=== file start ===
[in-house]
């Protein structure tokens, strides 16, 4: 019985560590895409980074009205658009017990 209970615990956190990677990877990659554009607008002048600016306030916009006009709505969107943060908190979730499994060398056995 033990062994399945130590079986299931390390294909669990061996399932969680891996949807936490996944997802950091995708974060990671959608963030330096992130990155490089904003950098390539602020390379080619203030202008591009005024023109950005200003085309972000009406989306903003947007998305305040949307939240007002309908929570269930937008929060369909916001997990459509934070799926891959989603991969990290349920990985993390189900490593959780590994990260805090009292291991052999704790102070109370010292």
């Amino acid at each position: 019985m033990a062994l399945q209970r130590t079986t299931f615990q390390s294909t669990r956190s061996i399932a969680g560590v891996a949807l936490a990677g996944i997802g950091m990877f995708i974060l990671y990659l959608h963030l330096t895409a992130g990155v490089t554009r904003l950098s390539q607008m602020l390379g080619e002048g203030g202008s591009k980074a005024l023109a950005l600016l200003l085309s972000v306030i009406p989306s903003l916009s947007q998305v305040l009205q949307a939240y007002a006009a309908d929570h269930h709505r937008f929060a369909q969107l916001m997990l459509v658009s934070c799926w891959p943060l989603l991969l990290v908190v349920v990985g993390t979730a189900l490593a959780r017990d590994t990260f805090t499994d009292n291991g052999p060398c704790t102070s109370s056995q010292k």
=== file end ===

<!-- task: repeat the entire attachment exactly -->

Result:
[in-house]
């Protein structure tokens, strides 16, 4: 019985560590895409980074009205658009017990 209970615990956190990677990877990659554009607008002048600016306030916009006009709505969107943060908190979730499994060398056995 033990062994399945130590079986299931390390294909669990061996399932969680891996949807936490996944997802950091995708974060990671959608963030330096992130990155490089904003950098390539602020390379080619203030202008591009005024023109950005200003085309972000009406989306903003947007998305305040949307939240007002309908929570269930937008929060369909916001997990459509934070799926891959989603991969990290349920990985993390189900490593959780590994990260805090009292291991052999704790102070109370010292």
């Amino acid at each position: 019985m033990a062994l399945q209970r130590t079986t299931f615990q390390s294909t669990r956190s061996i399932a969680g560590v891996a949807l936490a990677g996944i997802g950091m990877f995708i974060l990671y990659l959608h963030l330096t895409a992130g990155v490089t554009r904003l950098s390539q607008m602020l390379g080619e002048g203030g202008s591009k980074a005024l023109a950005l600016l200003l085309s972000v306030i009406p989306s903003l916009s947007q998305v305040l009205q949307a939240y007002a006009a309908d929570h269930h709505r937008f929060a369909q969107l916001m997990l459509v658009s934070c799926w891959p943060l989603l991969l990290v908190v349920v990985g993390t979730a189900l490593a959780r017990d590994t990260f805090t499994d009292n291991g052999p060398c704790t102070s109370s056995q010292k």